“The team management has always been supportive, it is just the outside noise. Everyone is behind all the players. There are times when you don’t get too many runs, but the important thing is to follow the right routines, have good work ethic and keep working on your game… I am sure this form will continue and I will get big runs in the next game as well.”

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Despite the pressure on them, when the game is in balance, they still batsmen rival teams would not want to deal with. They have built their career making tough runs in tough situations. And across Tuesday evening and Wednesday morning, it was not about form but the showing the experience of dealing with the situation.

They are masters of the rescue act. Just four Tests ago, they did that in the Lord’s Test win last year against England. After conceding a 27-run lead, India had lost Rohit Sharma, KL Rahul and Virat Kohli for just 55 runs. Then too, Pujara and Rahane were dealing with form issues, but dug in to add 100 runs for the fourth wicket and lay the foundation for the win.

At Lord’s, their defensive game was to the fore as the situation demanded that. The Wanderers situation though called for an attacking approach. The pitch offered so much assistance to the pace bowlers that getting quick runs is the best option as any delivery could have your number.

That’s why the half-century on Wednesday would give the two senior batters great satisfaction. Batting against his natural grain, it was Pujara who led India’s fightback. He constantly looked to score, building a positive rhythm to his batting. He had raced to 35 off just 42 balls, with seven fours, to help India reach stumps on Day 2 58 runs ahead.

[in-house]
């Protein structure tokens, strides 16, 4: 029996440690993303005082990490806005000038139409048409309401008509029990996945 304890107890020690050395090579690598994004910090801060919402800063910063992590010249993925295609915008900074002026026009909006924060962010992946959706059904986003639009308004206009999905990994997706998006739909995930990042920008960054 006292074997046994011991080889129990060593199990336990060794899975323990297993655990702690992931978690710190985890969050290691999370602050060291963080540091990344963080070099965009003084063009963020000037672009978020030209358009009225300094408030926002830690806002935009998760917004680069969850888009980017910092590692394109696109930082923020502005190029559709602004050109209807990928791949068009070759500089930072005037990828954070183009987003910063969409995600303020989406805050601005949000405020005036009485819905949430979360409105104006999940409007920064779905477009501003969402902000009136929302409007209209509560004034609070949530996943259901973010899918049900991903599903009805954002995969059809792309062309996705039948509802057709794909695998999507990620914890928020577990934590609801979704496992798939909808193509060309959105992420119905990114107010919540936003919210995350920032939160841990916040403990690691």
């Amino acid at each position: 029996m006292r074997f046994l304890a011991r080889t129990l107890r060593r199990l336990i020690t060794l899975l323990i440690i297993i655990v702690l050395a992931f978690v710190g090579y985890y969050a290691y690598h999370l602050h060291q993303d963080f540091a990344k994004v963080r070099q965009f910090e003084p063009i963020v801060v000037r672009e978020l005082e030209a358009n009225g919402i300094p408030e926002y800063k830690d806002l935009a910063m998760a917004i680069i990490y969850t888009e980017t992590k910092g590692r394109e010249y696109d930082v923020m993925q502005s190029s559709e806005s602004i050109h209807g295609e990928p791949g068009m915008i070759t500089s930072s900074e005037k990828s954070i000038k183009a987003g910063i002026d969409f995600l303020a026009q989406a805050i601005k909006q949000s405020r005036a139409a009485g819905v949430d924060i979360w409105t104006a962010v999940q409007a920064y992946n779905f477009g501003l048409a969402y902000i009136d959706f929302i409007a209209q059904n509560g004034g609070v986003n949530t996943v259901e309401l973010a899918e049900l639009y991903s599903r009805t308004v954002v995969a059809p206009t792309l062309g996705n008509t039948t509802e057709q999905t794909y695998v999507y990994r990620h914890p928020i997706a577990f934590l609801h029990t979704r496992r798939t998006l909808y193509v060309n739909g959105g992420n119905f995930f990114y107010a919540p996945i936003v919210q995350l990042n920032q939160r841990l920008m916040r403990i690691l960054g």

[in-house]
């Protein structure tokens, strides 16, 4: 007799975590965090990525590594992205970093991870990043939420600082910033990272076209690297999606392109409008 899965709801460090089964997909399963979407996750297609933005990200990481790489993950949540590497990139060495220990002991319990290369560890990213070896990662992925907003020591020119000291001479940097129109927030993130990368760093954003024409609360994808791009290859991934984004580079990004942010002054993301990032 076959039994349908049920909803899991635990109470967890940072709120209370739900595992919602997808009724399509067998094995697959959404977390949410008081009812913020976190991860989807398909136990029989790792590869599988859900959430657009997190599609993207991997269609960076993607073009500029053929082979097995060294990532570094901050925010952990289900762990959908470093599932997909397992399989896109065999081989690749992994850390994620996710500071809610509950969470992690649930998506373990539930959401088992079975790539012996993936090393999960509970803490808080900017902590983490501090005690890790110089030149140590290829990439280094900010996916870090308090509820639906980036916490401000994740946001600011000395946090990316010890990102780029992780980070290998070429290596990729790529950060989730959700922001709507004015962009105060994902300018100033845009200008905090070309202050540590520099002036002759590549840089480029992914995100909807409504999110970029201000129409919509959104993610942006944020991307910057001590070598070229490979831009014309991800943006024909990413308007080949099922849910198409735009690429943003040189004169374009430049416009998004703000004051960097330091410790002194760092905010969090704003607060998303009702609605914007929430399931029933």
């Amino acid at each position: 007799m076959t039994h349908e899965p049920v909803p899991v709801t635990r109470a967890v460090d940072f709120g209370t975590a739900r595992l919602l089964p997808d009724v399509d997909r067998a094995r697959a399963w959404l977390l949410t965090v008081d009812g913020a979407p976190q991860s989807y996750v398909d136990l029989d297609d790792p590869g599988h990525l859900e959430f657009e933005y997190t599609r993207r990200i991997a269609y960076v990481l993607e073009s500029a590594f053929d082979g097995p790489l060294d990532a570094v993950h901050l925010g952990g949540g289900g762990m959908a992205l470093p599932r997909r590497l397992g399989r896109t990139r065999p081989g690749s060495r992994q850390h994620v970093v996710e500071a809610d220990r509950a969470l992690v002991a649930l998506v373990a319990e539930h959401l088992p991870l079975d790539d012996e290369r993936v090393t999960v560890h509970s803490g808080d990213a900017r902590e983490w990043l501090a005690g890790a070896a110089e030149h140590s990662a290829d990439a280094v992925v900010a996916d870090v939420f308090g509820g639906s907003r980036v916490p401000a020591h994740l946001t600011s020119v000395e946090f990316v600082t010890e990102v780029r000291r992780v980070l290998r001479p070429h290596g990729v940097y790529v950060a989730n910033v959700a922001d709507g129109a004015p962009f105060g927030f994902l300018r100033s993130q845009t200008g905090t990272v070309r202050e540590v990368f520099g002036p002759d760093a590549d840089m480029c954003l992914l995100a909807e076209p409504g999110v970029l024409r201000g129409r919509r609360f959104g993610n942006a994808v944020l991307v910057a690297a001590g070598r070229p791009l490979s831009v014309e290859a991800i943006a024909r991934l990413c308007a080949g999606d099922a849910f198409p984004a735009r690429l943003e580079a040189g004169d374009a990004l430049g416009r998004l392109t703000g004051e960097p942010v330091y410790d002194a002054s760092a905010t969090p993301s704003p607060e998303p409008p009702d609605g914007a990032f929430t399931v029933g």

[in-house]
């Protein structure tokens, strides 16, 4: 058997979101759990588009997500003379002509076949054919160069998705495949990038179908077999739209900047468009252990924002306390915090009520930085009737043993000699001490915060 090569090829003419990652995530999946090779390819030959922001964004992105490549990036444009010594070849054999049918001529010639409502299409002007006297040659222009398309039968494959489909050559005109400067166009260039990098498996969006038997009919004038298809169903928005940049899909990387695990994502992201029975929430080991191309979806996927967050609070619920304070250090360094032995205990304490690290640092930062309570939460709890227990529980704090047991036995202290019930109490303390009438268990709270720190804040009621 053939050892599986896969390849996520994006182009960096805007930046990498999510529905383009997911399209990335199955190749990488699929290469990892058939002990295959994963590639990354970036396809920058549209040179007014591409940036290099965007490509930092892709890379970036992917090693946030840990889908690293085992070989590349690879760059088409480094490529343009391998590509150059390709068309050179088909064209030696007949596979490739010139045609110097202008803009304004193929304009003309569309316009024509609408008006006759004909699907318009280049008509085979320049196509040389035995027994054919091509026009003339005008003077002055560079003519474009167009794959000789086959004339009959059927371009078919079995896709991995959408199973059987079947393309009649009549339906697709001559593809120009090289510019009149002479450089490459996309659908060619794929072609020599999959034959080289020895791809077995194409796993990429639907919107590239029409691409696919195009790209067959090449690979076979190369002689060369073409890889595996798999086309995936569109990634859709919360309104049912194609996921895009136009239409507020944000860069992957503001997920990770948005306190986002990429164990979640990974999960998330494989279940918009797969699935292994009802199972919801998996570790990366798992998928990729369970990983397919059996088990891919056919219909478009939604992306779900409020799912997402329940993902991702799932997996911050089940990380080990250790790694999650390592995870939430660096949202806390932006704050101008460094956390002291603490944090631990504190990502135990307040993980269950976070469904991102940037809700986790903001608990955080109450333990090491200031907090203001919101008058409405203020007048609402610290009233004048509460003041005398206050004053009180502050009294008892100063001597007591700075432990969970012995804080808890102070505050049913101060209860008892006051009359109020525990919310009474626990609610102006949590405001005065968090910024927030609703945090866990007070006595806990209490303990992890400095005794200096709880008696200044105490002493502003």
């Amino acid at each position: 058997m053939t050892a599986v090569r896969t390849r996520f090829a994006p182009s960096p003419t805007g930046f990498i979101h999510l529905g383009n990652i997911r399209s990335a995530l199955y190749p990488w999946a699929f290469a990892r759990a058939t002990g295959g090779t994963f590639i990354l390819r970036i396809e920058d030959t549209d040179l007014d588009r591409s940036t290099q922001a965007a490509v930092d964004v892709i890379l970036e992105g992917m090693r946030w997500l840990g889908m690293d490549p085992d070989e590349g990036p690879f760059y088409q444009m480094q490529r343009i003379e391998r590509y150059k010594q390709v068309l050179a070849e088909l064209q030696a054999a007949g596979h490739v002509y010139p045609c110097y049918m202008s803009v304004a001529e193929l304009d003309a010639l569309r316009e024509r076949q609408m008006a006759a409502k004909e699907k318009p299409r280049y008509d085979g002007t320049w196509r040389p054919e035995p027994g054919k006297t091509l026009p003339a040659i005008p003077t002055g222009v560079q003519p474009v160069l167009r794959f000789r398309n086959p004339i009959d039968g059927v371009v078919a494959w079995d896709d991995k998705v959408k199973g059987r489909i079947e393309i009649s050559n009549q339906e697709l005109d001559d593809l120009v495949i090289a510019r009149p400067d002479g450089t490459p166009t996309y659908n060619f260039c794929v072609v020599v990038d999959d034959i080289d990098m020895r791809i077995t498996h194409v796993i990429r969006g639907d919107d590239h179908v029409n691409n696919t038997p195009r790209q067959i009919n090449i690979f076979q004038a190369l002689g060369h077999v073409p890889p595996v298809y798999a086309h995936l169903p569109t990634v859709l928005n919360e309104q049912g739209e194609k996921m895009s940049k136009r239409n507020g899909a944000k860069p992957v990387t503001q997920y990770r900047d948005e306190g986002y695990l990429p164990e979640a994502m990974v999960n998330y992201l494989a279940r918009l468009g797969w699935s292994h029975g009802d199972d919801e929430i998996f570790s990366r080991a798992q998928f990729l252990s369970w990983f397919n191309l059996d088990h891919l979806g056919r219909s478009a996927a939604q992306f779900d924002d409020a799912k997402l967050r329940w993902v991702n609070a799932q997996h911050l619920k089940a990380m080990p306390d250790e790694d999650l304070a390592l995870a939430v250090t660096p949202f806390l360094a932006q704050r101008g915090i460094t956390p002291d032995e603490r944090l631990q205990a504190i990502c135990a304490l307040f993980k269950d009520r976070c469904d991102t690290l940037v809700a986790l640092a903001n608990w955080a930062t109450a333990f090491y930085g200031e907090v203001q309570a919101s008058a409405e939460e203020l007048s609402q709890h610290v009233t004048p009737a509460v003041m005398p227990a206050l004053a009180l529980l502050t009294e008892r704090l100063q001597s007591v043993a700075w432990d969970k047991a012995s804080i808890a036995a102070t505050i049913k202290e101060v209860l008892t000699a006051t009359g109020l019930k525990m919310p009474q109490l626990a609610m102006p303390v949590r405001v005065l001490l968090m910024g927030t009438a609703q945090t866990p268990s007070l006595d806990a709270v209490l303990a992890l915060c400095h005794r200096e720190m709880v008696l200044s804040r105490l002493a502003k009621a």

The morning session was crucial. The question was whether Pujara would be able to continue in the same manner? To the pleasant surprise of his fans and critics, the India No 3 continued to bat aggressively, ensuring India will have a fighting total to defend. In the end, they set South Africa 240. Although the hosts were 118/2 at stumps, Indian bowlers will still fancy their chances of bowling the team to a series-clinching win.

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Rahane, resuming on 11, drew confidence from his batting partner and blossomed. Strokes flowed from the bat of both experienced players as the SA bowling attack looked clueless. Rahane was caught behind first ball in the first innings fishing outside off-stump. This time he showed total control over his hands, keeping in check the instinct to follow the ball.

SA started the proceedings with left-arm Jansen and Lungi Ngidi for their ability to keep things tight. But they were not allowed to settle.

A flurry of shots that fetched 16 runs in the first three overs set the tone. Pujara, who had a strike rate of 83.33 the previous evening, began with two fours in the second over bowled by Ngidi. The first was glanced fine and second was driven through mid-on. Rahane then unfurled the silkiest stroke of the day, driving past Jansen.

It took an inspired burst from Kagiso Rabada to end the Pujara-Rahane show, but the two had done enough to show why they remain central to India’s plans in tough conditions.

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Wednesday, May 25, 2022